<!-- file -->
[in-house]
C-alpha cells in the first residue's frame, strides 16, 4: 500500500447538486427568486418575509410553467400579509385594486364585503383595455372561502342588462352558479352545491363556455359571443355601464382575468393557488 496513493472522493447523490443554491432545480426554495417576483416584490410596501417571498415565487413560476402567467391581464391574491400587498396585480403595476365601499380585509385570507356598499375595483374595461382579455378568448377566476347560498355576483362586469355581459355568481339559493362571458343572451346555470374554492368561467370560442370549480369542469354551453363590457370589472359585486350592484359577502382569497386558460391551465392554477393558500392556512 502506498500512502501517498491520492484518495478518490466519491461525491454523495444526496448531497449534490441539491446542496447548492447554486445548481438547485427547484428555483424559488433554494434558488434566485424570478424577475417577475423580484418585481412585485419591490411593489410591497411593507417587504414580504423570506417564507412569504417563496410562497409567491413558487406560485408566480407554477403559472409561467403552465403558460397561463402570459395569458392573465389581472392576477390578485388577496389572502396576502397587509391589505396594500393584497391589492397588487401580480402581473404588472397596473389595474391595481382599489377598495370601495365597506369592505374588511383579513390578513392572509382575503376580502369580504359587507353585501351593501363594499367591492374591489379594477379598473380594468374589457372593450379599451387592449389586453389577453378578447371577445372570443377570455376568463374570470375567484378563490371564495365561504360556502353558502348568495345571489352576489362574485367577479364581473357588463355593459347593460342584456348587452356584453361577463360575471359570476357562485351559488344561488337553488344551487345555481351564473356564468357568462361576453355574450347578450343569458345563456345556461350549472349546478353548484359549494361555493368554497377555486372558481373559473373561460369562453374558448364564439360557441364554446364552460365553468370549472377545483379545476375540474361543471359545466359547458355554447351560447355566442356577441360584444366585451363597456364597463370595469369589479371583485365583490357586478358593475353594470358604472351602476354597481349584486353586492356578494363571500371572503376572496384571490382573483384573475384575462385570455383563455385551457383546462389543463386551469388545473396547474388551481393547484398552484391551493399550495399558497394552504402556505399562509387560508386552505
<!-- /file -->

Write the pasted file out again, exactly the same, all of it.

[in-house]
C-alpha cells in the first residue's frame, strides 16, 4: 500500500447538486427568486418575509410553467400579509385594486364585503383595455372561502342588462352558479352545491363556455359571443355601464382575468393557488 496513493472522493447523490443554491432545480426554495417576483416584490410596501417571498415565487413560476402567467391581464391574491400587498396585480403595476365601499380585509385570507356598499375595483374595461382579455378568448377566476347560498355576483362586469355581459355568481339559493362571458343572451346555470374554492368561467370560442370549480369542469354551453363590457370589472359585486350592484359577502382569497386558460391551465392554477393558500392556512 502506498500512502501517498491520492484518495478518490466519491461525491454523495444526496448531497449534490441539491446542496447548492447554486445548481438547485427547484428555483424559488433554494434558488434566485424570478424577475417577475423580484418585481412585485419591490411593489410591497411593507417587504414580504423570506417564507412569504417563496410562497409567491413558487406560485408566480407554477403559472409561467403552465403558460397561463402570459395569458392573465389581472392576477390578485388577496389572502396576502397587509391589505396594500393584497391589492397588487401580480402581473404588472397596473389595474391595481382599489377598495370601495365597506369592505374588511383579513390578513392572509382575503376580502369580504359587507353585501351593501363594499367591492374591489379594477379598473380594468374589457372593450379599451387592449389586453389577453378578447371577445372570443377570455376568463374570470375567484378563490371564495365561504360556502353558502348568495345571489352576489362574485367577479364581473357588463355593459347593460342584456348587452356584453361577463360575471359570476357562485351559488344561488337553488344551487345555481351564473356564468357568462361576453355574450347578450343569458345563456345556461350549472349546478353548484359549494361555493368554497377555486372558481373559473373561460369562453374558448364564439360557441364554446364552460365553468370549472377545483379545476375540474361543471359545466359547458355554447351560447355566442356577441360584444366585451363597456364597463370595469369589479371583485365583490357586478358593475353594470358604472351602476354597481349584486353586492356578494363571500371572503376572496384571490382573483384573475384575462385570455383563455385551457383546462389543463386551469388545473396547474388551481393547484398552484391551493399550495399558497394552504402556505399562509387560508386552505